Tag: Lindquist Lab

Whitehead’s Susan Lindquist elected to UK’s Royal Society

May 1, 2015

The UK’s Royal Society today announced that it has elected Whitehead Institute’s Susan Lindquist as a Foreign Member.

Heat-shock protein enables tumor evolution and drug resistance in breast cancer

December 8, 2014

Long known for its ability to help organisms successfully adapt to environmentally stressful conditions, the highly conserved molecular chaperone heat-shock protein 90 (HSP90) also enables estrogen receptor-positive (ER+) breast cancers to develop resistance to hormonal therapy.  

Images of tissue sections from breast cancer patient biopsies

Master heat-shock factor supports reprogramming of normal cells to enable tumor growth and metastasis

July 31, 2014

Long associated with enabling the proliferation of cancer cells, the ancient cellular survival response regulated by Heat-Shock Factor 1 (HSF1) can also turn neighboring cells in their environment into co-conspirators that support malignant progression and metastasis.

Graph of growth curves of wild type and amyloid-beta strains treated with clioquinol

Yeast model reveals Alzheimer’s drug candidate and its mechanism of action

March 3, 2014

Whitehead Institute scientists have used a yeast cell-based drug screen to identify a class of molecules that target the amyloid-β (Aβ) peptide involved in Alzheimer’s disease (AD).  

Image comparing a surface form and cave form of the fish Astyanax mexicanus

Rapid evolution of novel forms: Environmental change triggers inborn capacity for adaptation

December 12, 2013

A team of researchers from Harvard Medical School and Whitehead Institute report that, at least in the case of one variety of cavefish, one agent of evolutionary change is the heat shock protein known as HSP90.

Microscope image of filamentation in Candida albicans with and without amphotericin B resistance

Understanding the evolution of drug resistance points to novel strategy for developing better antimicrobials

October 29, 2013

The most common fungal pathogen in humans, Candida albicans, rarely develops resistance to the antifungal drug amphotericin B (AmB).  This has been puzzling as the drug has been in clinical use for over 50 years. Whitehead Institute scientists have now discovered why.  The genetic mutations that enable certain strains of C. albicans to resist AmB simultaneously render it highly susceptible to environmental stressors and disarm its virulence factors.

Schematic showing nerve cells and person with Parkinson's disease within a yeast cell

Yeast, human stem cells drive discovery of new Parkinson’s disease drug targets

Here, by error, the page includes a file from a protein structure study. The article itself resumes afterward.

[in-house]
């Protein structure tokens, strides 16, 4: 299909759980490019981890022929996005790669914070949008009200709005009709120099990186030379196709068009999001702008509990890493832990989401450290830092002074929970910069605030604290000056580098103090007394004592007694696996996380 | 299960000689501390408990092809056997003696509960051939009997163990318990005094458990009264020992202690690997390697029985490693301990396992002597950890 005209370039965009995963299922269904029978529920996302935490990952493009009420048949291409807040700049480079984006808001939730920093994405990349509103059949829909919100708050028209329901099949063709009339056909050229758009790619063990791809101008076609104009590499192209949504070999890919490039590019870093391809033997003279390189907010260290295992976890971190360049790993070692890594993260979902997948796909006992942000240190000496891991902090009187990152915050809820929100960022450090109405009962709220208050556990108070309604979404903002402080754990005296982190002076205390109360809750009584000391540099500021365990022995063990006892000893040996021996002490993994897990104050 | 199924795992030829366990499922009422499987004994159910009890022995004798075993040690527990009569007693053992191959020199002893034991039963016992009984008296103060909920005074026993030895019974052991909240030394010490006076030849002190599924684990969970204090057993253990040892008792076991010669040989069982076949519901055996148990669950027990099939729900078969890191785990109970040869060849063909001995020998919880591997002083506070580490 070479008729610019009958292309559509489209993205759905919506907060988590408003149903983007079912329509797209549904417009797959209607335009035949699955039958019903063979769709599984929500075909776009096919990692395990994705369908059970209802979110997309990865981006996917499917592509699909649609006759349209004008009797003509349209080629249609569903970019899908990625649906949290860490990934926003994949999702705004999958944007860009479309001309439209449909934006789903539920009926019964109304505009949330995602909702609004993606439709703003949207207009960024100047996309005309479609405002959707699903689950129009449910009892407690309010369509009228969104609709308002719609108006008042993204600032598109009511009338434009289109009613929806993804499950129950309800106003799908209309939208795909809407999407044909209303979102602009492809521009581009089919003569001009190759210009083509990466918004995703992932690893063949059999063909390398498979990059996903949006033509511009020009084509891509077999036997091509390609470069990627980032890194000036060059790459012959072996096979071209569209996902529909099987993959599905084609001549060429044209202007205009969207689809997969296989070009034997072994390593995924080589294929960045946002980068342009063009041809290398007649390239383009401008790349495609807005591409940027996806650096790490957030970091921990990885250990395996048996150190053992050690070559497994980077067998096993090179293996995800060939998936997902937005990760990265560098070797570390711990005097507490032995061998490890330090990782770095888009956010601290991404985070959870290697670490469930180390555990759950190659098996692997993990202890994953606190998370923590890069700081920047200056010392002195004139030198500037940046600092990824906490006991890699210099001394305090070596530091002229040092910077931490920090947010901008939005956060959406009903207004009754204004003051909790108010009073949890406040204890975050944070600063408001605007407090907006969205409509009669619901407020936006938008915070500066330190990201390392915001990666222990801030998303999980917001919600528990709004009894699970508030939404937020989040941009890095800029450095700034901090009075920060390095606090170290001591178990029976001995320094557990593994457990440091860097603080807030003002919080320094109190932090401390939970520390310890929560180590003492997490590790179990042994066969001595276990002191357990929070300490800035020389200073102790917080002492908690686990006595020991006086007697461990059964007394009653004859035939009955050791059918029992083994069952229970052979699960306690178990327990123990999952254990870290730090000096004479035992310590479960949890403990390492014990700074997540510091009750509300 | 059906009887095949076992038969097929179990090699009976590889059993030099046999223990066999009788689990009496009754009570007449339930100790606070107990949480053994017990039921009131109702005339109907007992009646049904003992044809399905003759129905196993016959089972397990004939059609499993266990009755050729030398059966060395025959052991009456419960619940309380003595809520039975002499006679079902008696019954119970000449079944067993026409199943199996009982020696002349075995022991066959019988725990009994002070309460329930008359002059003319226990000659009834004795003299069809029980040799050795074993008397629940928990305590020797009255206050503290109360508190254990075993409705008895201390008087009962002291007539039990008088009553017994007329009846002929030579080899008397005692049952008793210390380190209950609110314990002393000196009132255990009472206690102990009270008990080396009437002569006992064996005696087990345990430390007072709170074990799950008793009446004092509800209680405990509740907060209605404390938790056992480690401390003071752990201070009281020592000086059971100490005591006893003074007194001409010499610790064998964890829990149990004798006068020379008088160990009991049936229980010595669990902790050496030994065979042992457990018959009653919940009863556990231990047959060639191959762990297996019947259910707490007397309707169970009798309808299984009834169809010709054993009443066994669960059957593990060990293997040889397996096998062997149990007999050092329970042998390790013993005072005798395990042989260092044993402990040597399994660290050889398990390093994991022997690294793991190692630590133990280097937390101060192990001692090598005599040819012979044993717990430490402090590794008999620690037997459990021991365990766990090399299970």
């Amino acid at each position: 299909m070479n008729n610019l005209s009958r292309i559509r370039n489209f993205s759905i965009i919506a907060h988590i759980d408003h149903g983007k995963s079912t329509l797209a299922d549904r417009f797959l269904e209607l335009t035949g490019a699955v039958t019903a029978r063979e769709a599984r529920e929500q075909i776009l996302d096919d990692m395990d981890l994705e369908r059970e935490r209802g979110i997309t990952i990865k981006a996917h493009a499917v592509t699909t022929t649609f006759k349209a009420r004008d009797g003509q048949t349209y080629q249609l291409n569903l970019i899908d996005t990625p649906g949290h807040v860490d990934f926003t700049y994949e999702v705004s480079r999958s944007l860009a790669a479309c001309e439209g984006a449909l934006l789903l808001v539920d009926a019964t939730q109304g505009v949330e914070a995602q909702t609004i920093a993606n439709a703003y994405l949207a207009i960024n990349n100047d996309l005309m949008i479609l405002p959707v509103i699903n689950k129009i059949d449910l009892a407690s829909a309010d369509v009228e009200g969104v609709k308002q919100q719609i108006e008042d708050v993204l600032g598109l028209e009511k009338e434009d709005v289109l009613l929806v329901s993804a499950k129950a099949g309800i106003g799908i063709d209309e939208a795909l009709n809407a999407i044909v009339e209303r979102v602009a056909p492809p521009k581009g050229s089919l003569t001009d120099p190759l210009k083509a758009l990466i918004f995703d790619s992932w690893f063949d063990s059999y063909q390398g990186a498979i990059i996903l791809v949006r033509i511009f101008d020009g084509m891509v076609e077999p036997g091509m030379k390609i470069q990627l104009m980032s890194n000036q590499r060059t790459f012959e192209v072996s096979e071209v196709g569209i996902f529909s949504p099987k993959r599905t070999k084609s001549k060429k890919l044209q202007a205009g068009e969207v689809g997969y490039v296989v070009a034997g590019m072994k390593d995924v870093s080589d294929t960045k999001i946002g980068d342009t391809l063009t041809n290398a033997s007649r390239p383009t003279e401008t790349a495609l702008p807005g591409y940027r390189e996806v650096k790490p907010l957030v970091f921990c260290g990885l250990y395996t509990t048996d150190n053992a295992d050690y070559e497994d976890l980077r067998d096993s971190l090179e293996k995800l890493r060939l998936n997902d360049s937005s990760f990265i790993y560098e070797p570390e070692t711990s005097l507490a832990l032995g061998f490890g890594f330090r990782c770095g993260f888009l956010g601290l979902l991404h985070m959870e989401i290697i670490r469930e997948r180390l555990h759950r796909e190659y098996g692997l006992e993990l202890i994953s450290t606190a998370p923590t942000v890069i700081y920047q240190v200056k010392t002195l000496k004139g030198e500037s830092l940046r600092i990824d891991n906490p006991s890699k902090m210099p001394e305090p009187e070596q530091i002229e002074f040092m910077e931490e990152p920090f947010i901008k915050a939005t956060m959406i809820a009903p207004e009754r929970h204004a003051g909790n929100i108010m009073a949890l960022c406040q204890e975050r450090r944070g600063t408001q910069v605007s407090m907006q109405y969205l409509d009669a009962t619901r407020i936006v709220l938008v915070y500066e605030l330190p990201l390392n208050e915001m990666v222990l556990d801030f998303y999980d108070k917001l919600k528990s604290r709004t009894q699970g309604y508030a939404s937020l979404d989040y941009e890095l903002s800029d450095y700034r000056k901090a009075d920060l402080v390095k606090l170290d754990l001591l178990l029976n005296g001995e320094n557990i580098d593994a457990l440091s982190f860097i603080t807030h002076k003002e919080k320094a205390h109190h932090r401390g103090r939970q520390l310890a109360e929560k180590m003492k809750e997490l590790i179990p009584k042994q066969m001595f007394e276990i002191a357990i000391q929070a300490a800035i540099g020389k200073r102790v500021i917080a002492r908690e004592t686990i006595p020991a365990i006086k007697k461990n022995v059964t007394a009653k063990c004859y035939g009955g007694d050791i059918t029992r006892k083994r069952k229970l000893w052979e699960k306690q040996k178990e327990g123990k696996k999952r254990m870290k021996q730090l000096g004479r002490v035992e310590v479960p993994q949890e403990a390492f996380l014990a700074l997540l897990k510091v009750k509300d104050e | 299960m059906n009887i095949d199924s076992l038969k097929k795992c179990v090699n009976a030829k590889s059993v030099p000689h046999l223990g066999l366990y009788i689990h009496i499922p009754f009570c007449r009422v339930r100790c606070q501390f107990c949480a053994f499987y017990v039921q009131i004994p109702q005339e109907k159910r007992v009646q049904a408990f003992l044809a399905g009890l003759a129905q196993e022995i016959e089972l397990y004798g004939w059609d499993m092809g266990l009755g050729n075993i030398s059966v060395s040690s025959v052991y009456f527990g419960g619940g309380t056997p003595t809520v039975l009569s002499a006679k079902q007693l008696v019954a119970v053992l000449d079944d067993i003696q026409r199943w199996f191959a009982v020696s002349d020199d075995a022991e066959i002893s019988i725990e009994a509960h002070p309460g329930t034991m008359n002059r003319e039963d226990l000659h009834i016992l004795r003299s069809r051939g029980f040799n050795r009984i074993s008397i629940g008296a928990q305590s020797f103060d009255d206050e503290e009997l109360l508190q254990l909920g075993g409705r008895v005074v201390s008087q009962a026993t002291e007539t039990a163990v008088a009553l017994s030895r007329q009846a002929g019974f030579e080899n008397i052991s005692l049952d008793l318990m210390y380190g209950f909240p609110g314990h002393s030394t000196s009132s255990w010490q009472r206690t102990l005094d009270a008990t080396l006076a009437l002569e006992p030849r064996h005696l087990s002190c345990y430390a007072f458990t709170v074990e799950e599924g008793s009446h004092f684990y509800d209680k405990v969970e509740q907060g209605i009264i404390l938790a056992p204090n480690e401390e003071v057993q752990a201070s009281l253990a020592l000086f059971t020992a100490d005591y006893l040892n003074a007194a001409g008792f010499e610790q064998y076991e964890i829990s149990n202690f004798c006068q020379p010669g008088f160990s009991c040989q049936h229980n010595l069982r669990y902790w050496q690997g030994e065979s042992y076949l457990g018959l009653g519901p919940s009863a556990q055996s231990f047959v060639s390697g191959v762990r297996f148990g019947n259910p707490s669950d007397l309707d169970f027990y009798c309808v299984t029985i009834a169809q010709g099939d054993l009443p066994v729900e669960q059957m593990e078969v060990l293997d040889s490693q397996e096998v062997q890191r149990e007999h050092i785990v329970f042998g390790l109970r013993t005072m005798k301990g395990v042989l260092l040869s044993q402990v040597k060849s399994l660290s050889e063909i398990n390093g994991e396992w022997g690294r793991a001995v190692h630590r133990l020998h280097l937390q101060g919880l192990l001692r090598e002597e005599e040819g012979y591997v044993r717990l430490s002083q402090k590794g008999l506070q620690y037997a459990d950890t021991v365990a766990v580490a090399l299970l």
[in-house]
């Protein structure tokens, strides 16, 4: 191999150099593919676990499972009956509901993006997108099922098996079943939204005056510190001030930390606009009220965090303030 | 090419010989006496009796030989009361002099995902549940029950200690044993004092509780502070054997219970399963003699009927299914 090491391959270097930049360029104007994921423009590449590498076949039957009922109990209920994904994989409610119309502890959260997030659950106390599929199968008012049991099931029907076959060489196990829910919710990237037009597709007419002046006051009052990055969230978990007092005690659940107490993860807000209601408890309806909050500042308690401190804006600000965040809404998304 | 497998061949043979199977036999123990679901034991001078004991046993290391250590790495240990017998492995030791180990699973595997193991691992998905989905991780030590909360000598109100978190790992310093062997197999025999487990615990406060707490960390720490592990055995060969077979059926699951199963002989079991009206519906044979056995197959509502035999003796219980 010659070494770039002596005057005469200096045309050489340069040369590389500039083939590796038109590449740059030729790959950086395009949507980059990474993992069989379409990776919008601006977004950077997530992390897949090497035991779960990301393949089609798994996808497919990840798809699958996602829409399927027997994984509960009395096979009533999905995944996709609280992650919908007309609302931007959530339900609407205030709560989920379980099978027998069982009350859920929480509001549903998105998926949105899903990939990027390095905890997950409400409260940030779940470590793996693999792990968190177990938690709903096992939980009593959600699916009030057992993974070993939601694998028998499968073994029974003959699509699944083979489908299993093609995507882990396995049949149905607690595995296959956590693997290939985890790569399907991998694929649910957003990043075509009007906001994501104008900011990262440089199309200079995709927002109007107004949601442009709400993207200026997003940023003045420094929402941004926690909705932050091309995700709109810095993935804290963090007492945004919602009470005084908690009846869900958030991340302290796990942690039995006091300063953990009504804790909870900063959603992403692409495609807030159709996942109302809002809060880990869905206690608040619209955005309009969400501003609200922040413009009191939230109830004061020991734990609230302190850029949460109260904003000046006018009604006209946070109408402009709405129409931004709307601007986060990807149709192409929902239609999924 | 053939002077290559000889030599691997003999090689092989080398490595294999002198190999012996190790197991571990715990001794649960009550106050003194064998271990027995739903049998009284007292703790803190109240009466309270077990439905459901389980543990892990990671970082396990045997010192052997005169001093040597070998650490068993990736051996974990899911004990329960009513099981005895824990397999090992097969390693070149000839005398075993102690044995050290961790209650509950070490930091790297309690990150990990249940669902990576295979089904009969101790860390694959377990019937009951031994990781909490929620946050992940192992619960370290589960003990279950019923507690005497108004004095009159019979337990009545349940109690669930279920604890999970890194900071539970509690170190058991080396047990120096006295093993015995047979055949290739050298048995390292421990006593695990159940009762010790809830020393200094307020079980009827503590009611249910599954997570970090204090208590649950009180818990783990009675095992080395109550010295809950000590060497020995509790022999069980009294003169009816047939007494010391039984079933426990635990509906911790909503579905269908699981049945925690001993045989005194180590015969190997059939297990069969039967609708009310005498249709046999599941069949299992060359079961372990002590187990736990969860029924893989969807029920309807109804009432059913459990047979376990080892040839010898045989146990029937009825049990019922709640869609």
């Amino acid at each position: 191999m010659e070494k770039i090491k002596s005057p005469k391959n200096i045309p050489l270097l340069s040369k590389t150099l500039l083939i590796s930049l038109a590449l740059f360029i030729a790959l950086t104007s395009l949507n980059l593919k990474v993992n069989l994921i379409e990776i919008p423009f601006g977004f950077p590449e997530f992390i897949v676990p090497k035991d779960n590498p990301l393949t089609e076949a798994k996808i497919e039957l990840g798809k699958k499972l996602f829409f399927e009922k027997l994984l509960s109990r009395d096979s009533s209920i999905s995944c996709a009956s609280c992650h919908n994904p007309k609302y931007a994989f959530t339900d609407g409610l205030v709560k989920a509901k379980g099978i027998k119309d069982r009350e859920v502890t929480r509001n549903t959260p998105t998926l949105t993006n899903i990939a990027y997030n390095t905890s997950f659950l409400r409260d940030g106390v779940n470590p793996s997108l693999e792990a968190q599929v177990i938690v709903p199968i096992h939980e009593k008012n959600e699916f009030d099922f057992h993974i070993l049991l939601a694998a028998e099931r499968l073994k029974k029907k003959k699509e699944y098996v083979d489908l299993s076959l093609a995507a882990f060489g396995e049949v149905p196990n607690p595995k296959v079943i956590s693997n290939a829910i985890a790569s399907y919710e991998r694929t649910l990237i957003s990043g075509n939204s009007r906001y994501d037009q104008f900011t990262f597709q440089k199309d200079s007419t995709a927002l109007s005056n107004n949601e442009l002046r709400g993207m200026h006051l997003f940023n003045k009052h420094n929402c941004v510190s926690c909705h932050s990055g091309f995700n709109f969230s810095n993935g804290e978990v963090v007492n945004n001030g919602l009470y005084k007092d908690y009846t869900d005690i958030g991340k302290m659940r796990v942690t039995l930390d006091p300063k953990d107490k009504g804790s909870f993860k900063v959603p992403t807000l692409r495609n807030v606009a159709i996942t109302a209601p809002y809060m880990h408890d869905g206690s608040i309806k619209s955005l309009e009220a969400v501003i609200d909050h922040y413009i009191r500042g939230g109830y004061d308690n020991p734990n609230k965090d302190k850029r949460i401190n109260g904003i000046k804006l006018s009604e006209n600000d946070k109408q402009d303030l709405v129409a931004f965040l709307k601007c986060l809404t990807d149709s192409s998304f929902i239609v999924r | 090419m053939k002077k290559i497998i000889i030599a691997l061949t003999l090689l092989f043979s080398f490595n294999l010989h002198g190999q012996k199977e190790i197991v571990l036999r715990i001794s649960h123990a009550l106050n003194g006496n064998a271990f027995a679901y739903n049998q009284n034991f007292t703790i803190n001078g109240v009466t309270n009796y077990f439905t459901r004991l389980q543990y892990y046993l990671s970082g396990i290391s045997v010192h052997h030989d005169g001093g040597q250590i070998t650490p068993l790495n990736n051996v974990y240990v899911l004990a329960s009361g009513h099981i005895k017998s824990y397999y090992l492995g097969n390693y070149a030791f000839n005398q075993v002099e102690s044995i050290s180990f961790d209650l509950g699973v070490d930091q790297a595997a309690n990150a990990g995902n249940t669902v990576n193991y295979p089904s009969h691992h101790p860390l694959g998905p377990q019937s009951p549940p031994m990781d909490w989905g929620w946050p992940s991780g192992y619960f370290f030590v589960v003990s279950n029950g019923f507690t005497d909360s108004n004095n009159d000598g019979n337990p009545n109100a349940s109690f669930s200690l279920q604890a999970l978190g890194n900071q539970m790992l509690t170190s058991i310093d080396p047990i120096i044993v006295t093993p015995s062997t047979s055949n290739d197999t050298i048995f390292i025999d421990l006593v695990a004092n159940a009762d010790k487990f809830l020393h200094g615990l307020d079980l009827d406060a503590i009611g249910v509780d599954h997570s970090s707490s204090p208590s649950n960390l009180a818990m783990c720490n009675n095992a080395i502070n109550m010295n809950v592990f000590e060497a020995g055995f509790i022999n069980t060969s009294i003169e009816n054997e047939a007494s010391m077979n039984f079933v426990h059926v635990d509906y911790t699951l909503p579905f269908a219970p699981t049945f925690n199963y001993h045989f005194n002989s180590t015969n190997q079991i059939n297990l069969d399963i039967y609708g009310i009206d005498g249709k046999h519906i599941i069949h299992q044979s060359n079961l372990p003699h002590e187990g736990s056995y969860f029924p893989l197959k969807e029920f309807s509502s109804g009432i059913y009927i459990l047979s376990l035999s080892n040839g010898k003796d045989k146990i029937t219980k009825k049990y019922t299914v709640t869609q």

October 24, 2013

Using a discovery platform whose components range from yeast cells to human stem cells, Whitehead Institute scientists have identified a novel Parkinson’s disease drug target and a compound capable of repairing neurons derived from Parkinson’s patients.

Slides of mouse brain tissue from CJD mice that are infected with prions compared to tissue from FFI mice.

New models advance the study of deadly human prion diseases

August 19, 2013

By directly altering the gene coding for the prion protein (PrP), Whitehead Institute researchers have created mouse models of two neurodegenerative prion diseases, each of which manifests in different regions of the brain.  These new models for fatal familial insomnia (FFI) and Creutzfeldt-Jakob disease (CJD) accurately reflect the distinct patterns of destruction caused by the these diseases in humans.  Remarkably, as different as each disease is, they both spontaneously generate infectious prions.

Thwarting protein production slows cancer cells’ malignant march

July 18, 2013

Protein production or translation is tightly coupled to a highly conserved stress response—the heat shock response and its primary regulator, heat shock factor 1 (HSF1)—that cancer cells rely on for survival and proliferation, according to Whitehead Institute researchers. In mouse models of cancer, therapeutic inhibition of translation interrupts HSF1’s activity, dramatically slowing tumor growth and potentially rendering drug-resistant tumors responsive to other therapies.

Model for a function for Mot3 prion switching in teh repiro-fermentative cycle of wine yeasts

Protective prion keeps yeast cells from going it alone

March 28, 2013

A team of scientists from Whitehead Institute and the University of Texas Southwestern Medical Center has added markedly to the job description of prions as agents of change, identifying a prion capable of triggering a transition in yeast from its conventional single-celled form to a cooperative, multicellular structure. This change, which appears to improve yeast’s chances for survival in the face of hostile environmental conditions, is an epigenetic phenomenon—a heritable alteration brought about without any change to the organism’s underlying genome.

Microscope images of samples extracted from cancer tumors and adjacent tissues

Heat-shock factor reveals its unique role in supporting highly malignant cancers

August 2, 2012

Whitehead Institute researchers have found that an ancient, highly conserved cell survival factor drives expression of a specific set of genes that is strongly associated with metastasis and death in patients with breast, colon, and lung cancers.

Schematic diagram of the Hsp90 protein.

Breast cancer clinical trial to test combination of heat shock protein inhibitor and hormonal therapy

May 22, 2012

A clinical trial involving collaboration between researchers at Whitehead Institute and Dana Farber Cancer Institute is now enrolling patients with recurrent or metastatic estrogen receptor-positive (ER+) breast cancer.

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